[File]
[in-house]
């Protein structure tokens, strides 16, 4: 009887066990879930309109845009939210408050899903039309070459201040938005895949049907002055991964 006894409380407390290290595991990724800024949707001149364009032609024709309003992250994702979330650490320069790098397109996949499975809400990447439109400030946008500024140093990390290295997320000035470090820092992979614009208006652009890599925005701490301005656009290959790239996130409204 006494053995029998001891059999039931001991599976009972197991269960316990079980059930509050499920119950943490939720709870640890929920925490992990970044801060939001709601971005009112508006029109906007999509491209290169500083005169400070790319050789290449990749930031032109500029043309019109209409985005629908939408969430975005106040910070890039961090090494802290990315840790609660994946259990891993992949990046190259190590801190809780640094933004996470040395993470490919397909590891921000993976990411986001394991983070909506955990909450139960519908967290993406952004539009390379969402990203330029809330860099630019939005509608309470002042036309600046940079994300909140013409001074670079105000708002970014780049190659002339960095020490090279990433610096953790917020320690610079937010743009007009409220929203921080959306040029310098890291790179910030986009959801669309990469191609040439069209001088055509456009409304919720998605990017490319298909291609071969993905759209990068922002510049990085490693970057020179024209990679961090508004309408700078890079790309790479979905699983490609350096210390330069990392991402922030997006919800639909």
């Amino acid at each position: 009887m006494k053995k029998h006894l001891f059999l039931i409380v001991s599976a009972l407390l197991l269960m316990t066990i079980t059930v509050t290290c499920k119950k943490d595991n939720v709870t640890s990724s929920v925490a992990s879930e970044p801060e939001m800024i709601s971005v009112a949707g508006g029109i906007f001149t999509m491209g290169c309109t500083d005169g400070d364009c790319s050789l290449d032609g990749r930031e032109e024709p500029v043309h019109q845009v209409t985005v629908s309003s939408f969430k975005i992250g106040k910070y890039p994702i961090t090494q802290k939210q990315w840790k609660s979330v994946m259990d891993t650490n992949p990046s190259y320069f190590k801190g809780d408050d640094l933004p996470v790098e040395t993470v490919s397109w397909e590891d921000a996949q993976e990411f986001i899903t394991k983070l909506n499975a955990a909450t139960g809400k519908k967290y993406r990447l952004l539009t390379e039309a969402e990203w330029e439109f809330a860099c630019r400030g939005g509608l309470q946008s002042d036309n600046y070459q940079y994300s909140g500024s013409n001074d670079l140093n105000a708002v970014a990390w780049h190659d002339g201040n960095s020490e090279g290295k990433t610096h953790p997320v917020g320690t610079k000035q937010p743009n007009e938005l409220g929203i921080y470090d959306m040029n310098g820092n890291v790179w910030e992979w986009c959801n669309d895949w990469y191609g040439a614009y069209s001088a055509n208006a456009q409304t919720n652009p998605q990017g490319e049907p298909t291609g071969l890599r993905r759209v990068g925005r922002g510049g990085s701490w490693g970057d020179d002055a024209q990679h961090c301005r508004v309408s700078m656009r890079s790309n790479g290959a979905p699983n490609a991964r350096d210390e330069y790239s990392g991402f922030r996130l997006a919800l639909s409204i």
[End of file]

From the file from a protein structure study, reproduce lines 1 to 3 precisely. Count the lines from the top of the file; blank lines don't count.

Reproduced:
[in-house]
């Protein structure tokens, strides 16, 4: 009887066990879930309109845009939210408050899903039309070459201040938005895949049907002055991964 006894409380407390290290595991990724800024949707001149364009032609024709309003992250994702979330650490320069790098397109996949499975809400990447439109400030946008500024140093990390290295997320000035470090820092992979614009208006652009890599925005701490301005656009290959790239996130409204 006494053995029998001891059999039931001991599976009972197991269960316990079980059930509050499920119950943490939720709870640890929920925490992990970044801060939001709601971005009112508006029109906007999509491209290169500083005169400070790319050789290449990749930031032109500029043309019109209409985005629908939408969430975005106040910070890039961090090494802290990315840790609660994946259990891993992949990046190259190590801190809780640094933004996470040395993470490919397909590891921000993976990411986001394991983070909506955990909450139960519908967290993406952004539009390379969402990203330029809330860099630019939005509608309470002042036309600046940079994300909140013409001074670079105000708002970014780049190659002339960095020490090279990433610096953790917020320690610079937010743009007009409220929203921080959306040029310098890291790179910030986009959801669309990469191609040439069209001088055509456009409304919720998605990017490319298909291609071969993905759209990068922002510049990085490693970057020179024209990679961090508004309408700078890079790309790479979905699983490609350096210390330069990392991402922030997006919800639909």
């Amino acid at each position: 009887m006494k053995k029998h006894l001891f059999l039931i409380v001991s599976a009972l407390l197991l269960m316990t066990i079980t059930v509050t290290c499920k119950k943490d595991n939720v709870t640890s990724s929920v925490a992990s879930e970044p801060e939001m800024i709601s971005v009112a949707g508006g029109i906007f001149t999509m491209g290169c309109t500083d005169g400070d364009c790319s050789l290449d032609g990749r930031e032109e024709p500029v043309h019109q845009v209409t985005v629908s309003s939408f969430k975005i992250g106040k910070y890039p994702i961090t090494q802290k939210q990315w840790k609660s979330v994946m259990d891993t650490n992949p990046s190259y320069f190590k801190g809780d408050d640094l933004p996470v790098e040395t993470v490919s397109w397909e590891d921000a996949q993976e990411f986001i899903t394991k983070l909506n499975a955990a909450t139960g809400k519908k967290y993406r990447l952004l539009t390379e039309a969402e990203w330029e439109f809330a860099c630019r400030g939005g509608l309470q946008s002042d036309n600046y070459q940079y994300s909140g500024s013409n001074d670079l140093n105000a708002v970014a990390w780049h190659d002339g201040n960095s020490e090279g290295k990433t610096h953790p997320v917020g320690t610079k000035q937010p743009n007009e938005l409220g929203i921080y470090d959306m040029n310098g820092n890291v790179w910030e992979w986009c959801n669309d895949w990469y191609g040439a614009y069209s001088a055509n208006a456009q409304t919720n652009p998605q990017g490319e049907p298909t291609g071969l890599r993905r759209v990068g925005r922002g510049g990085s701490w490693g970057d020179d002055a024209q990679h961090c301005r508004v309408s700078m656009r890079s790309n790479g290959a979905p699983n490609a991964r350096d210390e330069y790239s990392g991402f922030r996130l997006a919800l639909s409204i």